Saturday Cinema Summary

Dave Haste
By Dave Haste Last edited 110 months ago
Saturday Cinema Summary
Hulk

This week needs to be officially declared ‘Useless Blockbuster Week’ as our critics clobber the two big releases, The Incredible Hulk and The Happening.

First up we have the rebooted Hulk trying to succeed where Ang Lee’s 2003 effort failed for not making enough money. The new approach is to cut to the core of Hulk’s appeal by focusing purely on the angry green Hulk-smashing action and not much else. Edward Norton reluctantly stars (and even shows his contempt in this sketch) going monster to monster on the streets of Manhattan against Tim Roth’s alter ego, Abomination. Unfortunately the Times thinks Hulk looks like “angry plasticine” (2-stars) and the rest of the reviews are no better. The Independent (also 2-stars) calls it “competent, action-led and almost entirely humourless” while Peter Bradshaw, in full Hulk-speak, decides in a 1-star review, “Hulk crush all hopes of entertainment. Hulk in boring film.” Why even the director thinks comic book movies are over-exposed so listen to his advise and save your grubby cash for the arrival of the superior looking Hellboy 2 and The Dark Knight which hover temptingly on the horizon.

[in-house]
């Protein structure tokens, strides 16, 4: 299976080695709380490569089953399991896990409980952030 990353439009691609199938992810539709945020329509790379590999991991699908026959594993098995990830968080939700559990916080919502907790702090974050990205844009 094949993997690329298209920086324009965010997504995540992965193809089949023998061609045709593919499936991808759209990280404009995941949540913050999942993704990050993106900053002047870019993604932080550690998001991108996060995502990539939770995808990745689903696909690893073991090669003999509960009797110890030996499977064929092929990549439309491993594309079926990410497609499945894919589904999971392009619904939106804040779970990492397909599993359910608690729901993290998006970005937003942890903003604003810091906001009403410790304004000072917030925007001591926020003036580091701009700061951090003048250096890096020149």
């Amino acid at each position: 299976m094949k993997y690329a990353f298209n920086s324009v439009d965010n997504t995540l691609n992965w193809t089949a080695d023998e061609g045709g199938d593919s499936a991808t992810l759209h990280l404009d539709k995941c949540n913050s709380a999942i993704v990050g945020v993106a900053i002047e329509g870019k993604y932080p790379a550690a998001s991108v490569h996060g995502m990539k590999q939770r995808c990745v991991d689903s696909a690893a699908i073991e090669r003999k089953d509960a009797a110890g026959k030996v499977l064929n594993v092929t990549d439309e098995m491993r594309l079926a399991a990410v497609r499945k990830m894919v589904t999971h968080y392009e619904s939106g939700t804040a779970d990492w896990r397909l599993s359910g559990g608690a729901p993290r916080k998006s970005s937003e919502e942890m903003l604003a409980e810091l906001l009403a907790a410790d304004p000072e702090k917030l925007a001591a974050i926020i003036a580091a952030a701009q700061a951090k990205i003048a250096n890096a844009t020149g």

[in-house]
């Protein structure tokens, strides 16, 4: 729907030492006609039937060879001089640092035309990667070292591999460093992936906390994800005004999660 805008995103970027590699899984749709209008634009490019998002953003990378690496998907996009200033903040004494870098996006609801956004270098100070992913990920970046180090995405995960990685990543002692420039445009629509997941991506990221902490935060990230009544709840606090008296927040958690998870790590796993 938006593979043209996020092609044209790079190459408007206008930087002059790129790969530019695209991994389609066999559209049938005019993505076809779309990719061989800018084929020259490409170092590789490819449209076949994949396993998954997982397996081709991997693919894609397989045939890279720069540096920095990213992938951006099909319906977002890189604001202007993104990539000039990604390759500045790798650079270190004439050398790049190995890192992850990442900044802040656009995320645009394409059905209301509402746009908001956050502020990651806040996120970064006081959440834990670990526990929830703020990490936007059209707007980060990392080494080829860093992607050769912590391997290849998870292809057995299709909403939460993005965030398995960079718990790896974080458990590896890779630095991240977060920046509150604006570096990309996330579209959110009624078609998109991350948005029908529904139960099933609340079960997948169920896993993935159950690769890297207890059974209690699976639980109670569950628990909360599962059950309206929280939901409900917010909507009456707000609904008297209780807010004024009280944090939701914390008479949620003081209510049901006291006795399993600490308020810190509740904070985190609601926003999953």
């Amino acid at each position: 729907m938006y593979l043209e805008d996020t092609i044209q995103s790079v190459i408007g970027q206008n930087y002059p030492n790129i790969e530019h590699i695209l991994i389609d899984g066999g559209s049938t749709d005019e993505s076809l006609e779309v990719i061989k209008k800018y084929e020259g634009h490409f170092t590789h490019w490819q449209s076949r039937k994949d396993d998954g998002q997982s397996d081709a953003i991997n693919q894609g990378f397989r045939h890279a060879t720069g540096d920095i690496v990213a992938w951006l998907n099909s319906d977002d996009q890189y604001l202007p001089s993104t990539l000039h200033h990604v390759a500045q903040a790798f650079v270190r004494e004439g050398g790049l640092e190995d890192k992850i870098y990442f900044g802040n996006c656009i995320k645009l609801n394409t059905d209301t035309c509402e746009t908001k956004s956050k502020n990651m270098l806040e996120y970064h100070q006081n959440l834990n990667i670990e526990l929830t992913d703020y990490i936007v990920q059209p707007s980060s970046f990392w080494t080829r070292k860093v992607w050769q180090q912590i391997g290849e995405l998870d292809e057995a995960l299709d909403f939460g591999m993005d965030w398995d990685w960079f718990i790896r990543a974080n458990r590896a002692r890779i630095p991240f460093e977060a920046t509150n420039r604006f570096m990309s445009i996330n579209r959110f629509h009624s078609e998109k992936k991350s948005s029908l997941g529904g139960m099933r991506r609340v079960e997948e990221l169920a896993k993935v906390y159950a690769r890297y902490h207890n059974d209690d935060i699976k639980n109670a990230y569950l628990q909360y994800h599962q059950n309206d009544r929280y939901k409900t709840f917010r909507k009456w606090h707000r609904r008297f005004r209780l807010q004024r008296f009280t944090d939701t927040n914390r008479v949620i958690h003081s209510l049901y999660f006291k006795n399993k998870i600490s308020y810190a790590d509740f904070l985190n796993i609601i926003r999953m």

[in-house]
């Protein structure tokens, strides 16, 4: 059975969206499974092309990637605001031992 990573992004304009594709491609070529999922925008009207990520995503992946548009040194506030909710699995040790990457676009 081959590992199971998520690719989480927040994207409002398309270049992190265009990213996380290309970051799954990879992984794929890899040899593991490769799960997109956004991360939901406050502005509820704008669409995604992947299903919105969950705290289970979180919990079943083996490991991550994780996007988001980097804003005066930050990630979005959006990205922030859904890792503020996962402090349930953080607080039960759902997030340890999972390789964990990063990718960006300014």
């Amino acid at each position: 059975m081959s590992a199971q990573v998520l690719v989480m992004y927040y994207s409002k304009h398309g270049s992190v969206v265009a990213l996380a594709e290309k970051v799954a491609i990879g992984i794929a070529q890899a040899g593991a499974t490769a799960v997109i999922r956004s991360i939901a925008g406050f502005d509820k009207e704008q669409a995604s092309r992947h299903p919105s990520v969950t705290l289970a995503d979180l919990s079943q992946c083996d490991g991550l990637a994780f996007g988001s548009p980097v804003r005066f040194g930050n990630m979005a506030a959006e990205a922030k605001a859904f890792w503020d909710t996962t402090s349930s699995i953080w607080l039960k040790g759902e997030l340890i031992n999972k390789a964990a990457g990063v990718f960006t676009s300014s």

The Village was the worst film I’ve ever paid to see and ever since I’ve taken a sadistic pleasure in watching M Night Shyamalan torch his career. He followed it with the unwatchable gibberish that was Lady In the Water and now we have the critically panned The Happening. The story is some eco-tosh about a mass suicide that makes people across the US “talk gobbledegook, then start walking backwards and finally kill themselves by the nearest available method.” (The Times, 2-stars). I’ll leave it to Peter Bradshaw in the Guardian to sum up why you should save your money (

Last Updated 14 June 2008

DeanN

Both M Night Shymalan and Woody Allen need to be exiled to the Black Hole of No Film Funding-dom, stat.

Or maybe they could just bankroll eachothers film from their dwindling pools of early-career-success money and show the results only to one another, in a locked cinema somewhere far away from the jaded eyes of any poor filmgoer.